President and CEO of Vintage Group, Lance Hurtubise tell us the bottle of wine he’s saving for a special occasion and why

Lance Hurtubise started washing dishes when he was 12, at ‘The Butcher Block’ on 10th Avenue SW, which became ‘Mother Tucker’s’ and is now Craft Beer Market. As he says, smiling, “there’s a lot of history here as I’ve been around.”

Born in Calgary, Hurtubise has worked off an on in the restaurant business all his life. “I love it,” he explains. “It’s exciting. It’s a new adventure every day. It’s a great job where every day people come to see you to have a good time. Not like a dentist where nobody wants to see you; everyone wants to see you.”

Did Hurtubise always want own restaurants? “I was a dishwasher who thought I was smarter than the busboy, I thought I was smarter than the waiter, and thought I was smarter than the manager. I thought I was smarter than the owner and then I realized I should have stopped at manager,” he laughs.

He started Moxies in 1986 on Southport Road SW, originally as Muncys, but quickly changed the name as everyone kept calling them Munchies. “When we opened Moxies, the big thing was how much French Fries could we put on a plate. So it looked like this great value,” he says. ”We were one of the highest volume restaurants in western Canada. We would do $54,000, which is nothing today, but our average check was $10.10, so in 110 seats we’d be doing 5,400 covers a week. It was lined up from open to close.”

After building Moxies to 10-12 restaurants, Hurtubise left in 1993 and opened ‘Santa Fe Grill’, later to become Vintage Chophouse, and two Luciano’s Restaurants, which became Redwater Grill, Macleod and Stadium.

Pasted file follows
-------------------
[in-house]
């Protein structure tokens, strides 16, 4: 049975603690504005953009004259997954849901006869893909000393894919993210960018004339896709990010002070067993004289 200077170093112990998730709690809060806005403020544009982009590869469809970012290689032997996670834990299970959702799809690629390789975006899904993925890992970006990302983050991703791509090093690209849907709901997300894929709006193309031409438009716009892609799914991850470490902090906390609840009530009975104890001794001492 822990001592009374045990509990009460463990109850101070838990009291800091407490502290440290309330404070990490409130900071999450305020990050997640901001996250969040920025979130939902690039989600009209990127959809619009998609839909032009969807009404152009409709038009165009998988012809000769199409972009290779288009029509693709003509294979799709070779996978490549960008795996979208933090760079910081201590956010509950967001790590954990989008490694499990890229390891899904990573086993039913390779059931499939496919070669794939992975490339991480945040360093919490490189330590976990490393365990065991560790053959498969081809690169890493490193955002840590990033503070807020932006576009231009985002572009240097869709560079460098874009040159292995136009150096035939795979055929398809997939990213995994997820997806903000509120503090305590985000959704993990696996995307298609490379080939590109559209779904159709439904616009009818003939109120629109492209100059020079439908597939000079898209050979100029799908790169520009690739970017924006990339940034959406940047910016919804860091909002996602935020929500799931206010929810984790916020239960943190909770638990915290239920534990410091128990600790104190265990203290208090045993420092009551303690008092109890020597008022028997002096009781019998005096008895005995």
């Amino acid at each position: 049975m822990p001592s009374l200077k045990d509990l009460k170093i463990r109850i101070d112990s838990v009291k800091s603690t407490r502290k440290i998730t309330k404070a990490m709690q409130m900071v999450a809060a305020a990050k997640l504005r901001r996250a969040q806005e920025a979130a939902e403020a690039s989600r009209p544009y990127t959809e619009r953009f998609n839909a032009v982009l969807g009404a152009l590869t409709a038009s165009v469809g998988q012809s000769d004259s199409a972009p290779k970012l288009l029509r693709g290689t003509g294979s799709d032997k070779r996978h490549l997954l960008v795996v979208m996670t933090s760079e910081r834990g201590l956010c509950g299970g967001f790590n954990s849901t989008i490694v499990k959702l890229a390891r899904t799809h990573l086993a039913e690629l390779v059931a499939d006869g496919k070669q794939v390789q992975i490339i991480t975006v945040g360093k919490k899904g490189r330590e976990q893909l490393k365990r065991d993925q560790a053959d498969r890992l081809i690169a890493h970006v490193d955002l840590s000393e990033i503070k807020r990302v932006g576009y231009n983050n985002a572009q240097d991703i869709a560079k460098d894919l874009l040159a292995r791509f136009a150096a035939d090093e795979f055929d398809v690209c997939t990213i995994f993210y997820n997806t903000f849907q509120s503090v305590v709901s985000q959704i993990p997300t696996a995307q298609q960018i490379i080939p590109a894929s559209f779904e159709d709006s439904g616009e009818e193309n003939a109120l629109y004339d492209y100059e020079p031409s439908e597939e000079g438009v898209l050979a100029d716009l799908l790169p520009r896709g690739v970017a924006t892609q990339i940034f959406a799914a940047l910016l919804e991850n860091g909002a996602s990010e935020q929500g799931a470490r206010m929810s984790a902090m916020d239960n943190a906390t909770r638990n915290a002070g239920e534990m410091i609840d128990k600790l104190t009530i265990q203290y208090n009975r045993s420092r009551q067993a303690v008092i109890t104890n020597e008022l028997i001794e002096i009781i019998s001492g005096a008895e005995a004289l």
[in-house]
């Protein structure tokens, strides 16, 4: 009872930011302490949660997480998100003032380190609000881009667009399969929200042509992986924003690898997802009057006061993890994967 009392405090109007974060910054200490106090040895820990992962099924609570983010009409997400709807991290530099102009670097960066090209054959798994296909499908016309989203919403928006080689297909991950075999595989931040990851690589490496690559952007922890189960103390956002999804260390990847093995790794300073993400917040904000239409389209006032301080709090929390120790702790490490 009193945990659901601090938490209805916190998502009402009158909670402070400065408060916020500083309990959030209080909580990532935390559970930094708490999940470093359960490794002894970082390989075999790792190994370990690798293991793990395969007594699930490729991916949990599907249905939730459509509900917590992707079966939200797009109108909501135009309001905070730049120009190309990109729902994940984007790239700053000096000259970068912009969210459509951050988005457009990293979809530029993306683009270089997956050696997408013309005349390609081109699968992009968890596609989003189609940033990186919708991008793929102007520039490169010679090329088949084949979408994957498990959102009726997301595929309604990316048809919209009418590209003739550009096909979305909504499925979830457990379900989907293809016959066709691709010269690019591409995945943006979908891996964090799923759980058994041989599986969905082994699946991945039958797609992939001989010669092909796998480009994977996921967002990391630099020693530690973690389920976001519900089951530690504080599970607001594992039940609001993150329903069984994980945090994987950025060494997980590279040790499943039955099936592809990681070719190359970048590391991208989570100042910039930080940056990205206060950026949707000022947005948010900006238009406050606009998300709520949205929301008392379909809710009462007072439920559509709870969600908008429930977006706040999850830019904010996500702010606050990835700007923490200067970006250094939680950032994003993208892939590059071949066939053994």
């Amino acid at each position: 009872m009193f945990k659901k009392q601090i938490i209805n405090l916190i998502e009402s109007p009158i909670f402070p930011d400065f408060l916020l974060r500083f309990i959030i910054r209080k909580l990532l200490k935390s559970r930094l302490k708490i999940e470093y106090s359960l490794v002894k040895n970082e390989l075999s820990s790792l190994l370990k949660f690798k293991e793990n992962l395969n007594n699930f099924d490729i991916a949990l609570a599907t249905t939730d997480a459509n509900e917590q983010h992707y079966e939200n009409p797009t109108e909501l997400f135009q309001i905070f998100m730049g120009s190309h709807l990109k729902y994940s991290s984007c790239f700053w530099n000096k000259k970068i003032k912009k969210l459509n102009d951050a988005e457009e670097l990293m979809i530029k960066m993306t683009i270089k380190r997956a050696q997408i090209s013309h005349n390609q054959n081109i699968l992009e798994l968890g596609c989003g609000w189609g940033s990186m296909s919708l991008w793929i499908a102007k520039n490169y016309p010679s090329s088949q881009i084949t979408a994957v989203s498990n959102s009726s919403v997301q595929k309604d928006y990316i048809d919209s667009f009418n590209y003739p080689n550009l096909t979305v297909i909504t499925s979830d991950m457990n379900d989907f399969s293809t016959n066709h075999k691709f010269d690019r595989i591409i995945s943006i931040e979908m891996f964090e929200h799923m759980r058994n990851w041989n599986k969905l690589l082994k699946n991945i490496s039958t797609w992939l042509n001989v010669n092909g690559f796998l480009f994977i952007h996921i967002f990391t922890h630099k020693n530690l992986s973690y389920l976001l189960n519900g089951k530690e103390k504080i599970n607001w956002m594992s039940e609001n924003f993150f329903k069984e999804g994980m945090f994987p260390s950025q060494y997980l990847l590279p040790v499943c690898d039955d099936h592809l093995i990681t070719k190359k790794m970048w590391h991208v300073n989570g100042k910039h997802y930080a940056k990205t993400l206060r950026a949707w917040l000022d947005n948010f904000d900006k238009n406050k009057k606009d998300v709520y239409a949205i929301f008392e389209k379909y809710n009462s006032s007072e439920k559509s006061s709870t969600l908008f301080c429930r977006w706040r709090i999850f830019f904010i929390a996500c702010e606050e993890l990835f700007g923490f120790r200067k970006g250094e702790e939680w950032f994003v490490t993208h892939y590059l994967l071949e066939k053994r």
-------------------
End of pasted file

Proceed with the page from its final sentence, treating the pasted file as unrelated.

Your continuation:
“I have ADD,” explains Hurtbise, “which is perfect for this business as you can have 37 things going on at the same time and not be stressed out, and be in total control. It works out well.”

Bookers was added in 1998, followed by Rush in 2008. “We recruited Justin Leboe from Bermuda, and he designed the kitchen for Rush. It was everything we wanted, but we opened a month before a recession.” “The business is constantly evolving,” he adds. “We’re constantly doing renos; at Rush we’re doing major renovations to the bar in January, and will be shutting down for it.”

He also has exciting plans for a new restaurant; the people are in place and he’s ready to go when the location is finalized.

So what bottle is Hurtubise saving for a special occasion?

“It’s a ‘05 Lokoya. I love collecting nice stuff, I have some beautiful, beautiful wines including a vertical of Rothschild, and a vertical of 4 vintages of Screaming Eagle – but this one was special. It was my birthday and we were staying at the Cardinale House in Napa, had just had lunch at the French Laundry and were drinking this. The host at the house said “you need to drink this in 10 years”, and handed me this bottle. Written on the bottle is ‘Drink on 60th, Brian.’ I was with friends; it was a special day.”

But his pride is his 1999 Bollinger Bullet. “I’ve always wanted one and I bought it for charity at the Willow Park Auction. Only 207 bottles were made, but it weighs a ton.”

Photo by Ingrid Keunzel

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